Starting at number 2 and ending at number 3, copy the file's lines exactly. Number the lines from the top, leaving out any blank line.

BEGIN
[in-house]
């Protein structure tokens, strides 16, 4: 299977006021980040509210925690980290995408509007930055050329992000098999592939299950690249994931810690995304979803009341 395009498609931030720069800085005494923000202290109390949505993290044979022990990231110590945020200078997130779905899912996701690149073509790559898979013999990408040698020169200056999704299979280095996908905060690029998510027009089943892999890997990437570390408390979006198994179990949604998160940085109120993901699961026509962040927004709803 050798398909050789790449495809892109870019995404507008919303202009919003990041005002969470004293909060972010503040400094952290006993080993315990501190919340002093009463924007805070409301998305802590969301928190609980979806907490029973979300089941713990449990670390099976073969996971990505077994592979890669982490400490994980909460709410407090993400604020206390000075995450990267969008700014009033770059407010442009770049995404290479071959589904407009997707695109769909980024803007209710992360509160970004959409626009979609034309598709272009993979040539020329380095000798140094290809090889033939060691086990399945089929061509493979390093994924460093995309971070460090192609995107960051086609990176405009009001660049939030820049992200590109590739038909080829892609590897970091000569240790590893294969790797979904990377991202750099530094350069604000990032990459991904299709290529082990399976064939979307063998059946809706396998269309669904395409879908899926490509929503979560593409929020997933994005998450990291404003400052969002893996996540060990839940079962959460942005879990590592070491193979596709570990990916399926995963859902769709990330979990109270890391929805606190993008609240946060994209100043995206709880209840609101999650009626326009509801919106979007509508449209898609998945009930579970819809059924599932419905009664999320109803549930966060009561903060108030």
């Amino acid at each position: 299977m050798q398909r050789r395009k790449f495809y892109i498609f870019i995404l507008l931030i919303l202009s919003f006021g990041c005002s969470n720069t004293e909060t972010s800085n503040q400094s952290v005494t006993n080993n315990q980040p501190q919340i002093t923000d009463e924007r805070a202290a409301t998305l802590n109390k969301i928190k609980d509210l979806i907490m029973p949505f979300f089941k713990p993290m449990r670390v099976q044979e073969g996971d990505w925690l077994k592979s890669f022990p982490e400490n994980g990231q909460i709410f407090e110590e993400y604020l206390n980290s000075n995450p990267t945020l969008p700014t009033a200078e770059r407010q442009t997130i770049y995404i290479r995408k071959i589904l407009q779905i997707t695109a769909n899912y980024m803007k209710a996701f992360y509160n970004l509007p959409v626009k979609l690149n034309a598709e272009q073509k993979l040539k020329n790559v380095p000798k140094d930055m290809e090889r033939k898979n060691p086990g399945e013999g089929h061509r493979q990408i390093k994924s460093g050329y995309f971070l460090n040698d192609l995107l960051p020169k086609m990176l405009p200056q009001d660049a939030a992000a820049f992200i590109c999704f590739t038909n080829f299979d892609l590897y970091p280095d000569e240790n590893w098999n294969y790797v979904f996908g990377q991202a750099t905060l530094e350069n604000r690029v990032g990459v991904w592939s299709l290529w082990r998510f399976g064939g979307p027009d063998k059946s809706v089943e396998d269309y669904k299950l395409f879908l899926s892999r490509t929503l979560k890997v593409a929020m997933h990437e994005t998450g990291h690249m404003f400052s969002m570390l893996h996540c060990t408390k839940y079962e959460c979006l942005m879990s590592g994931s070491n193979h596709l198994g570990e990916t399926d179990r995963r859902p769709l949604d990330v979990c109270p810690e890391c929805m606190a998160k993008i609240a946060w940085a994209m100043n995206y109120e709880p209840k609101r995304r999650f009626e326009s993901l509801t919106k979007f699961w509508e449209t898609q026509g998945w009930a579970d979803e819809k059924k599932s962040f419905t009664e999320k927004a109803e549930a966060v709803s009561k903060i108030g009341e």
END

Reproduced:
């Protein structure tokens, strides 16, 4: 299977006021980040509210925690980290995408509007930055050329992000098999592939299950690249994931810690995304979803009341 395009498609931030720069800085005494923000202290109390949505993290044979022990990231110590945020200078997130779905899912996701690149073509790559898979013999990408040698020169200056999704299979280095996908905060690029998510027009089943892999890997990437570390408390979006198994179990949604998160940085109120993901699961026509962040927004709803 050798398909050789790449495809892109870019995404507008919303202009919003990041005002969470004293909060972010503040400094952290006993080993315990501190919340002093009463924007805070409301998305802590969301928190609980979806907490029973979300089941713990449990670390099976073969996971990505077994592979890669982490400490994980909460709410407090993400604020206390000075995450990267969008700014009033770059407010442009770049995404290479071959589904407009997707695109769909980024803007209710992360509160970004959409626009979609034309598709272009993979040539020329380095000798140094290809090889033939060691086990399945089929061509493979390093994924460093995309971070460090192609995107960051086609990176405009009001660049939030820049992200590109590739038909080829892609590897970091000569240790590893294969790797979904990377991202750099530094350069604000990032990459991904299709290529082990399976064939979307063998059946809706396998269309669904395409879908899926490509929503979560593409929020997933994005998450990291404003400052969002893996996540060990839940079962959460942005879990590592070491193979596709570990990916399926995963859902769709990330979990109270890391929805606190993008609240946060994209100043995206709880209840609101999650009626326009509801919106979007509508449209898609998945009930579970819809059924599932419905009664999320109803549930966060009561903060108030």
């Amino acid at each position: 299977m050798q398909r050789r395009k790449f495809y892109i498609f870019i995404l507008l931030i919303l202009s919003f006021g990041c005002s969470n720069t004293e909060t972010s800085n503040q400094s952290v005494t006993n080993n315990q980040p501190q919340i002093t923000d009463e924007r805070a202290a409301t998305l802590n109390k969301i928190k609980d509210l979806i907490m029973p949505f979300f089941k713990p993290m449990r670390v099976q044979e073969g996971d990505w925690l077994k592979s890669f022990p982490e400490n994980g990231q909460i709410f407090e110590e993400y604020l206390n980290s000075n995450p990267t945020l969008p700014t009033a200078e770059r407010q442009t997130i770049y995404i290479r995408k071959i589904l407009q779905i997707t695109a769909n899912y980024m803007k209710a996701f992360y509160n970004l509007p959409v626009k979609l690149n034309a598709e272009q073509k993979l040539k020329n790559v380095p000798k140094d930055m290809e090889r033939k898979n060691p086990g399945e013999g089929h061509r493979q990408i390093k994924s460093g050329y995309f971070l460090n040698d192609l995107l960051p020169k086609m990176l405009p200056q009001d660049a939030a992000a820049f992200i590109c999704f590739t038909n080829f299979d892609l590897y970091p280095d000569e240790n590893w098999n294969y790797v979904f996908g990377q991202a750099t905060l530094e350069n604000r690029v990032g990459v991904w592939s299709l290529w082990r998510f399976g064939g979307p027009d063998k059946s809706v089943e396998d269309y669904k299950l395409f879908l899926s892999r490509t929503l979560k890997v593409a929020m997933h990437e994005t998450g990291h690249m404003f400052s969002m570390l893996h996540c060990t408390k839940y079962e959460c979006l942005m879990s590592g994931s070491n193979h596709l198994g570990e990916t399926d179990r995963r859902p769709l949604d990330v979990c109270p810690e890391c929805m606190a998160k993008i609240a946060w940085a994209m100043n995206y109120e709880p209840k609101r995304r999650f009626e326009s993901l509801t919106k979007f699961w509508e449209t898609q026509g998945w009930a579970d979803e819809k059924k599932s962040f419905t009664e999320k927004a109803e549930a966060v709803s009561k903060i108030g009341e």